A new study suggests the use of handguns in crime rose by 40% in the two years after the weapons were banned. http://news.bbc.co.uk/2/hi/uk_news/1440764.stm
check first link, for crime figures which also rose after the gun ban...


2. Would banning guns eliminate the demand for guns and their availability? hell no.

just like with drugs, you can get them pretty easily, all banning guns would do is create a black market it certianly wouldnt have much of an impact on demand for guns, if people want them, they could still get them.


Having said this, why make a policy that does not work and if anything would only deter law abiding citizens from owning guns?

shotgun
04-19-2007, 11:12 PM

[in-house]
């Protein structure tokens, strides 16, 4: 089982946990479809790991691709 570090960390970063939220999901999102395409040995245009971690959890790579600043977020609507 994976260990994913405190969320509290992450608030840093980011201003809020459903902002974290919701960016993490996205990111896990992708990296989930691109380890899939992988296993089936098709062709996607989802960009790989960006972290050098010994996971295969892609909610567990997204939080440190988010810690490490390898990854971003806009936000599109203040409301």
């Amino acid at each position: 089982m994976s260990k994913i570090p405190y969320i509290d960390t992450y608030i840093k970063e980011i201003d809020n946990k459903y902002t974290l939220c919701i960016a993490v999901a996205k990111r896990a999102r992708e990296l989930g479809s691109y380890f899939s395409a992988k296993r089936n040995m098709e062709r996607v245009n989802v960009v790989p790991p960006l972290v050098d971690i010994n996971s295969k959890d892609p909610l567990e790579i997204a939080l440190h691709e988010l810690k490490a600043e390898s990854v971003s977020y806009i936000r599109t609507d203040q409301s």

yes, we all know most of the gun crime in the US comes from school shootings!!


Yes, because that's exactly what I said!

:cuckoo:

Nev
04-20-2007, 12:56 AM
Haha... it's funny, shotgun discussing the gun law

buddyholly
04-20-2007, 12:55 PM
Yes, because that's exactly what I said!

:cuckoo:

I think he was being sarcastic.

shotgun
04-20-2007, 02:37 PM
Haha... it's funny, shotgun discussing the gun law

;)

I think he was being sarcastic.

Yes, I think so.

zicofirol
04-20-2007, 02:44 PM
Yes, because that's exactly what I said!

:cuckoo:

Really?
The type of shootings that happen here are totally different though. They are mostly related to poverty, drug traffic, criminal youth gangs and the kind of stuff you would expect from a third world country. Here, you don't see massacres like that in an university or in a private school.
The type of shooting that happen here is totally different? your inferring that most shootings int he USA come from school shootings but brazil's come from proverty, drug traffic etc. Actually the overwehlming majority of shootings in the US come from that also...